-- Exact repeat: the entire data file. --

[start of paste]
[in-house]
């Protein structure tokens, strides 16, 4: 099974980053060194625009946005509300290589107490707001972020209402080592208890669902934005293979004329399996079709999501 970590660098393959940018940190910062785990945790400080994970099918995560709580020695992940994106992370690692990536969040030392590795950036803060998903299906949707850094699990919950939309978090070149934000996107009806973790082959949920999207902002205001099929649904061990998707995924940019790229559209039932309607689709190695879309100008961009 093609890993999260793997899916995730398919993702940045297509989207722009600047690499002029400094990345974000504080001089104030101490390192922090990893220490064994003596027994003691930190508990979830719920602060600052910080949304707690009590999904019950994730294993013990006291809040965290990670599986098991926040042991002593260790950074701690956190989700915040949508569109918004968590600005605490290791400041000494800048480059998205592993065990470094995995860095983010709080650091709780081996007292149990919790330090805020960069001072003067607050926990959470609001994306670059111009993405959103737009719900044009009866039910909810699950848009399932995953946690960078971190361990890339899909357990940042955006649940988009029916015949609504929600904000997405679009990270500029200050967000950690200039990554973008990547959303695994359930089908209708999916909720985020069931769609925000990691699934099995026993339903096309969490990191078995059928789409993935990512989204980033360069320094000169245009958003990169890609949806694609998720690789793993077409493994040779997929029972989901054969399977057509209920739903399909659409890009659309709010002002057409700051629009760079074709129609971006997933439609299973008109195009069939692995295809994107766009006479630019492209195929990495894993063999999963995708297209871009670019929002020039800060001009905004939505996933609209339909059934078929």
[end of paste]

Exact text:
[in-house]
């Protein structure tokens, strides 16, 4: 099974980053060194625009946005509300290589107490707001972020209402080592208890669902934005293979004329399996079709999501 970590660098393959940018940190910062785990945790400080994970099918995560709580020695992940994106992370690692990536969040030392590795950036803060998903299906949707850094699990919950939309978090070149934000996107009806973790082959949920999207902002205001099929649904061990998707995924940019790229559209039932309607689709190695879309100008961009 093609890993999260793997899916995730398919993702940045297509989207722009600047690499002029400094990345974000504080001089104030101490390192922090990893220490064994003596027994003691930190508990979830719920602060600052910080949304707690009590999904019950994730294993013990006291809040965290990670599986098991926040042991002593260790950074701690956190989700915040949508569109918004968590600005605490290791400041000494800048480059998205592993065990470094995995860095983010709080650091709780081996007292149990919790330090805020960069001072003067607050926990959470609001994306670059111009993405959103737009719900044009009866039910909810699950848009399932995953946690960078971190361990890339899909357990940042955006649940988009029916015949609504929600904000997405679009990270500029200050967000950690200039990554973008990547959303695994359930089908209708999916909720985020069931769609925000990691699934099995026993339903096309969490990191078995059928789409993935990512989204980033360069320094000169245009958003990169890609949806694609998720690789793993077409493994040779997929029972989901054969399977057509209920739903399909659409890009659309709010002002057409700051629009760079074709129609971006997933439609299973008109195009069939692995295809994107766009006479630019492209195929990495894993063999999963995708297209871009670019929002020039800060001009905004939505996933609209339909059934078929």